MONOCHROME TRAVEL PHOTOGRAPHY
“Travel photographs allow us to relive our experiences”, that’s one good reason for taking them. I will never forget the moment when, for the first time, I saw one of my transparencies projected onto a screen. The saturated colours and sense of the third dimension were stunning; it was as if I was back at that time and place. I was hooked.
A little later I discovered the magical world of monochrome photography. Although colour is usually the first choice of the travel photographer there are occasions when black & white is a more powerful medium in which to capture subjects.
Some photographers, in the past, considered colour to be a distraction & monochrome to have the ability to capture the core of the theme without the complications that can arise with colour.
The Photographic Society of America has made things easy by clearly defining what constitutes a photo travel picture: -
“A Photo Travel picture is one that captures the feeling of the time and place, portrays a land, its people, or a culture in its natural state, and has no geographical limitations.” Ultra close ups which loose their identity, studio model shots and heavily manipulated images are unacceptable for international exhibitions.
At Father's Knee
Forward planning is very important and successful travel photographers invariably research the area they are visiting. An itinerary is essential to gain the maximum from photographic opportunities that may exist. A list of places to visit and things to see can make a big difference to the results achieved.
I never travel anywhere without two vitally important accessories, one is a compass and the other a beanbag. A compass is useful in working out when the light will be best for a subject. Tripods are difficult to transport and on many occasions too slow to use, this is where a beanbag can prove very useful. A canvas bag measuring 7x7 inches and sealed on one side with Velcro can be filled with beans or rice purchased locally. This will provide excellent stability especially when shooting from a vehicle or viewing platform on safari.
With increased security at airports and the emphasis on weight restrictions for hand luggage it is best to limit your equipment to a minimum. My minimum is two camera bodies, one for B/W and one for colour slide. Three lenses, 17mm, 28-200mm, 90mm macro, a flashgun and monopod. I avoid putting anything fragile in the main luggage; some baggage handlers enjoy a pastime of seeing how high a case will bounce when thrown to the ground. Lenses are quite delicate and can suffer catastrophic results from impact damage. Filters are OK for the main luggage but a monopod looks too much like a weapon and will attract further inspection along with broken locks and damaged cases.
“Get off the beaten track” would be my advice to anyone wanting photographs with a difference. This could entail something as simple as exploring side streets or back lanes in a town to hiring transport and visiting small villages in remote country areas.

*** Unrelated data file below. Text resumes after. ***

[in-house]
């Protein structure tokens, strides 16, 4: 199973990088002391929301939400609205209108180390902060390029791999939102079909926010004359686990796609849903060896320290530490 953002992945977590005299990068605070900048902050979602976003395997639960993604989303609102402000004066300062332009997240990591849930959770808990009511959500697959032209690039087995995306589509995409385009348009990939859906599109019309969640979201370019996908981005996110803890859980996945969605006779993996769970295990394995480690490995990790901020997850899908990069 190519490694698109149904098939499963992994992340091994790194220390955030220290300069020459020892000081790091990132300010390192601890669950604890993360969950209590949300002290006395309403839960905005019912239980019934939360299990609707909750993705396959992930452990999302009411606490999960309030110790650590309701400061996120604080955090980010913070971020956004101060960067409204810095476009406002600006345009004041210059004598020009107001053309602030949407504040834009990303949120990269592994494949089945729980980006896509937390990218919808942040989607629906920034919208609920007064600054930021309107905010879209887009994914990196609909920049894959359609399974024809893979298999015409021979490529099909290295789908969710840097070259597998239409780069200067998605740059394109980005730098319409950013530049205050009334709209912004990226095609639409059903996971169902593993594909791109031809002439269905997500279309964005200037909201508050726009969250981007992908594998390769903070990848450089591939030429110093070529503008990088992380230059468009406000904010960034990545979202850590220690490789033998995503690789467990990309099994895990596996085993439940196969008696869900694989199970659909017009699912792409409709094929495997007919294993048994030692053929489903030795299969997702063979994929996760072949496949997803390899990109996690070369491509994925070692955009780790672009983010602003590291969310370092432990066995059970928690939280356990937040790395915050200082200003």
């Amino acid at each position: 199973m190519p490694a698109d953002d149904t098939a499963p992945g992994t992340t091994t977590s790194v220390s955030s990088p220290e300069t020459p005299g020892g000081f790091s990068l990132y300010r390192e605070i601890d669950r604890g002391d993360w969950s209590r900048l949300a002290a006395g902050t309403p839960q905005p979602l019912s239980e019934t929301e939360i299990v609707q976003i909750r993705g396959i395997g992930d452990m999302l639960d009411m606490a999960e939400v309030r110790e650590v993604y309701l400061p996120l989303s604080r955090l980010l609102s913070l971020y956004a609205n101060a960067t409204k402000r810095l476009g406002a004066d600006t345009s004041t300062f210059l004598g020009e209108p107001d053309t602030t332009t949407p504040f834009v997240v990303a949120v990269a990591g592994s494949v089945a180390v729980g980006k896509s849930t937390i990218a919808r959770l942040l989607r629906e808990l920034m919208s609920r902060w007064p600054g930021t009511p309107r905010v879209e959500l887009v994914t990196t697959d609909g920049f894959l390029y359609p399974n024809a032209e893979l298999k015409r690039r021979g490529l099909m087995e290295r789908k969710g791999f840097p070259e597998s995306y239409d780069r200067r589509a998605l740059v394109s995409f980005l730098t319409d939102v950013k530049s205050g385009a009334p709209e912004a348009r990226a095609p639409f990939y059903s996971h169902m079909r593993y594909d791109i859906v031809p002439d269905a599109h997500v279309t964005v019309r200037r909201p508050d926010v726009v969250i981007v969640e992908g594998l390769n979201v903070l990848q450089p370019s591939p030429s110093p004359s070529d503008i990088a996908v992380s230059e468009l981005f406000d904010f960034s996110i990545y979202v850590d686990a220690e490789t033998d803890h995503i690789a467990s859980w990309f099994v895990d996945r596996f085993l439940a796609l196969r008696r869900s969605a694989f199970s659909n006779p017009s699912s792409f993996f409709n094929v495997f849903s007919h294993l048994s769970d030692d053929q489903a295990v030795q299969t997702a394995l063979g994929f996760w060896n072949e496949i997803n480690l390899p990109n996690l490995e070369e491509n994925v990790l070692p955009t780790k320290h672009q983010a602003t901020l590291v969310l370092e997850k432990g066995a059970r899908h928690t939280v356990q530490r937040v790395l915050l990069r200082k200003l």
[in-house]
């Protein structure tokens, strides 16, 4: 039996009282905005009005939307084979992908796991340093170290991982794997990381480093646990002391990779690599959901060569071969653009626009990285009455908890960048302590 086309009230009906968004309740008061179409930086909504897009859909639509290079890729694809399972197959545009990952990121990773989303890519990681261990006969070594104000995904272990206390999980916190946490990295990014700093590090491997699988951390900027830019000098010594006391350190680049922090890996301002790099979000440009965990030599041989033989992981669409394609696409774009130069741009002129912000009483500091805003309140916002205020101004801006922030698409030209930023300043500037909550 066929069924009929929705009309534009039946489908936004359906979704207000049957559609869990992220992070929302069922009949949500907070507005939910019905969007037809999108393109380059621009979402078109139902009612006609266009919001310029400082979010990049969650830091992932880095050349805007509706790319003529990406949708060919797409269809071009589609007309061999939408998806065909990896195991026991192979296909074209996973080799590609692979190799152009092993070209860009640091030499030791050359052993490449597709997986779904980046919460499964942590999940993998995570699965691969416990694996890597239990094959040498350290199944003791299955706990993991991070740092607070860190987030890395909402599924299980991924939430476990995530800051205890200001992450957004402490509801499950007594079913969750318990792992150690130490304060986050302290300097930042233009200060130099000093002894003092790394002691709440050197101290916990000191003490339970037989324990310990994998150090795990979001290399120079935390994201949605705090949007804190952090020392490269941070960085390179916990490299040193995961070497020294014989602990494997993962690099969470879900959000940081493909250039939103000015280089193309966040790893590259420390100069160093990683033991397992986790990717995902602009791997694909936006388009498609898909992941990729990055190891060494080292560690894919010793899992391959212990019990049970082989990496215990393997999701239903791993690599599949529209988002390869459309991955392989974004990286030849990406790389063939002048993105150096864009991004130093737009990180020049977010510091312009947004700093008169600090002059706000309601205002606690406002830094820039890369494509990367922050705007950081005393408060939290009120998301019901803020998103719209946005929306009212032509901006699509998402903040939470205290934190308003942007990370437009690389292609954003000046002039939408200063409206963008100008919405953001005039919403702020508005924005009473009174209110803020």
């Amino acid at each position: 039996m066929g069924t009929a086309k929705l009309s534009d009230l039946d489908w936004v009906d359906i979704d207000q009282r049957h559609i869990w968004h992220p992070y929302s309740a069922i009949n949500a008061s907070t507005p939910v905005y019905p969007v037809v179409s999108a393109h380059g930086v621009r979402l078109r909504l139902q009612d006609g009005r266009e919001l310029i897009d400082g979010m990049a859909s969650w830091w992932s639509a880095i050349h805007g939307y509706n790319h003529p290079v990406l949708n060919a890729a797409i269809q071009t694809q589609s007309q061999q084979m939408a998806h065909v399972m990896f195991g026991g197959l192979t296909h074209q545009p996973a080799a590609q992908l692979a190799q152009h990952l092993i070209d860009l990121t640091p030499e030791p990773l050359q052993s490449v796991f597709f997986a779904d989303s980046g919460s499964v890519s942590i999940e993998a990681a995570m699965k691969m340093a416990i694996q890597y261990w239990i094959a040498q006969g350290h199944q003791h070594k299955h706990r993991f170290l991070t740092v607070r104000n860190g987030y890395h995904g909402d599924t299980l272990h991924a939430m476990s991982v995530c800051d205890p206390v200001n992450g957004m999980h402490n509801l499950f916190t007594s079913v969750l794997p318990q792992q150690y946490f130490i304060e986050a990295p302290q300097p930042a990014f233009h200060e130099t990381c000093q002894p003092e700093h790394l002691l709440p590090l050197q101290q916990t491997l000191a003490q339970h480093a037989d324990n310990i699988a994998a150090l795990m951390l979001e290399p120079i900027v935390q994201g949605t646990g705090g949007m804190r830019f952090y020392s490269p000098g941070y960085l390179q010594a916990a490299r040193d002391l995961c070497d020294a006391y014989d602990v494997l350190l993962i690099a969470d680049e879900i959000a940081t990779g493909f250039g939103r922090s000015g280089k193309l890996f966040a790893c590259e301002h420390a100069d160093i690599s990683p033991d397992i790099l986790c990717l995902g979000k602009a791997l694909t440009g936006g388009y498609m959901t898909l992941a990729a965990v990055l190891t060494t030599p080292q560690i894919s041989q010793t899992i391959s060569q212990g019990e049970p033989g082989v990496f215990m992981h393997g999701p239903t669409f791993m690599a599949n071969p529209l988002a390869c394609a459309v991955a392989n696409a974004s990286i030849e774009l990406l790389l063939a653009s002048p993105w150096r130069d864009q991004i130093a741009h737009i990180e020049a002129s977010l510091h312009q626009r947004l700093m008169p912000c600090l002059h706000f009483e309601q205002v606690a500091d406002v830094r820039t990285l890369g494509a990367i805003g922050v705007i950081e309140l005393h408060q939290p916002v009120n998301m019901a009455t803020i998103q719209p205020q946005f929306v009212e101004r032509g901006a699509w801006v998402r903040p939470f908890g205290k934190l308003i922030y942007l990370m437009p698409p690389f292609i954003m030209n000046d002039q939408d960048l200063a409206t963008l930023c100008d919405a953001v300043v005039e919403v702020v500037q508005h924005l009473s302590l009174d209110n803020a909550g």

The curse of photography in most foreign parts is a high sun that results in high contrast. Early and late light is usually best so early rising is a must in order to capture the best results. That said I am a great believer in taking what you can when you can and maximising the potential of the subject. This can be at the taking stage or later when printing.
My favourite filter for monochrome is yellow, which replaces my skylight filter as a lens protector & provides basic monochrome correction. It lightens sand & stonework & darkens blue skies helping to emphasise clouds. Other invaluable filters are green, a much underused filter, that will lighten green foliage & fields & orange which is similar to yellow but gives more dramatic results. Another one worth considering is the polarisering filter. It will eliminate glare & produce very dramatic skyscapes under the right lighting conditions.
Doris Sheehan's Monument
The secret of good monochrome photography is to try to ignore the seduction of colour. Think & see in terms of light & shade, look for pattern form & texture & aim to capture them in shades of grey. Digital cameras have made things even more exciting. We can now convert colour images at a stroke to monochrome; however it is still very important to “wear a black & white hat” & see & think in terms of monochrome at the taking stage.
What makes a good travel photographic subject? Landscapes, buildings, people, cityscapes. Virtually anything that can be covered by the definition of travel photography. It is thought the best travel photographs results are achieved when a “fly on the wall” documentary approach is employed. In an ideal world this is probably true; however it is very important to take lots of photographs at every opportunity. You may not get a second chance.
One parting thought, it is said that familiarity breeds contempt. Photographers being too familiar with their surroundings have missed many golden photographic opportunities, sometimes never to be repeated. So when travelling it is important to take lots of pictures when a place is still new to you. It may not be long before you consider it commonplace.
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